JCCP’s ‘We Make History’ Project Seeking Entries

Steve ScarpaFebruary 11, 20225min
We Make History 4
Liza Eaton '22 created this woodcut in 2020 from a discarded cutting board in her Printmaking II class. 
Liza Eaton ’22 created this woodcut during the COVID-19 pandemic from a discarded cutting board in her Printmaking II class. The JCPP is currently collecting writing, artwork, and other submissions for its “We Make History” project.

A new Jewett Center for Community Partnerships project hopes to encourage young people to see themselves as not just bystanders to the historical events shaping our world, but as having an important perspective on it worth preserving.

The project, called “We Make History,” collects the personal expressions of Wesleyan students and local young people about the landmark events of the last several years, including the global COVID-19 pandemic and the Black Lives Matter movement. The students’ submissions, which could be pieces of writing, artwork, or video and audio recordings, will be archived at Olin Library and the Middlesex County Historical Society. A public exhibition is planned for Spring 2023.

Students are asked to consider fundamental questions about life today – What is your new reality as a young person, and how are you facing it? What do you want people in the future to know about this time period? What does Black Lives Matter mean to you? What have you learned about race, class, health, and justice over the past year?

“We want to encourage a sense of empowerment among young people. For a young person to see themselves as an actor in history is a really powerful construct to embrace,” said Clifton Watson, director of the JCCP.

Watson and Rhea Drozdenko ’18, coordinator of community participation, have always sought opportunities to connect civic engagement to people’s family and community histories. “It can be things that they’ve created because they’ve heard about the project, or it can be things that they made on their own time,” Drozdenko said. “There is so much going on now and things are changing so fast. It is hard for us to press pause and actually reflect on the moment we are in. Hopefully this gives young folks a chance to do that.”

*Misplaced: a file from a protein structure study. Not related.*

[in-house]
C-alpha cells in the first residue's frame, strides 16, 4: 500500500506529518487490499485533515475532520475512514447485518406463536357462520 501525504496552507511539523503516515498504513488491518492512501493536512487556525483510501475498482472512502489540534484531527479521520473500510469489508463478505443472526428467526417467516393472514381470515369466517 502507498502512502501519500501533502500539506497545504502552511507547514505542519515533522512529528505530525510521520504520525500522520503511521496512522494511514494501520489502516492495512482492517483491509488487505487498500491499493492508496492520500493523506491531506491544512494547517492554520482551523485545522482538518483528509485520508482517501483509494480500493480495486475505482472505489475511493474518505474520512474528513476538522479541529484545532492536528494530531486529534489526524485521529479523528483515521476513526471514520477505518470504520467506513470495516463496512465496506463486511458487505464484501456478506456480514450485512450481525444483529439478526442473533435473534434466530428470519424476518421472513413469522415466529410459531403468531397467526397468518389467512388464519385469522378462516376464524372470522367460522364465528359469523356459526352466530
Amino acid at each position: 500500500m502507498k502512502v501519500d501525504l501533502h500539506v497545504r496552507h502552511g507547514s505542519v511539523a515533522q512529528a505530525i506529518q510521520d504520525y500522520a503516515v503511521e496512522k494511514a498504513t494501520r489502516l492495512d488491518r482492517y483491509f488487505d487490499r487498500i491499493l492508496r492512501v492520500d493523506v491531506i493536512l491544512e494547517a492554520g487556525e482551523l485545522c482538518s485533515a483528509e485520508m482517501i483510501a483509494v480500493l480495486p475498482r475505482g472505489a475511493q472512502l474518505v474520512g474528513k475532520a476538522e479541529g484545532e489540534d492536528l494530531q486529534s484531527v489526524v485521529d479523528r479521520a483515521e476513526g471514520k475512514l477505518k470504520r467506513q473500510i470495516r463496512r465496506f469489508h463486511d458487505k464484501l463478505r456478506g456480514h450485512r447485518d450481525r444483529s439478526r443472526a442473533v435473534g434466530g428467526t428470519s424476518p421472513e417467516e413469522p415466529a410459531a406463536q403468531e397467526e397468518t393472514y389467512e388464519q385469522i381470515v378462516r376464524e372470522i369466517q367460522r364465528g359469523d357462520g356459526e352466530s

When Drozdenko reflects on the pandemic, the first thing that comes to mind is how hard it was for her to create a community. “It was always so easy to go downtown and meet up with people. I was having Zoom chats with my friends but does that mean I am participating. I also couldn’t volunteer in the way I did in the past … I know a lot of people who were navigating those things,” she said.

Watson’s mind goes towards the Wesleyan student reaction to the 2020 murder of George Floyd. “Students were galvanized to get involved and to begin to pay more attention to this issue. The urgency of the moment really resonated … I’m old enough to remember a really similar feeling that folks across the country had after Rodney King (which took place in 1992). I was just struck by how quickly we forget,” Watson said.

On one hand, the project will give students a chance to weigh in on their own feelings about events that can seem daunting. On the other, the JCCP team is aware that preserving the voices of the young is important to the historical record. “(History) disappears if you are not a first-hand witness,” Watson said.

we make historyThe team hopes to solicit Wesleyan voices in addition to those from Middletown, Portland, Haddam-Killingworth, and Xavier high schools. They are working with Middletown’s Russell Library and are seeking other community partners as well. “Young people have really valuable stories to share,” Drozdenko said.

For more information or to make a submission, visit the Jewett Center’s “We Make History” site.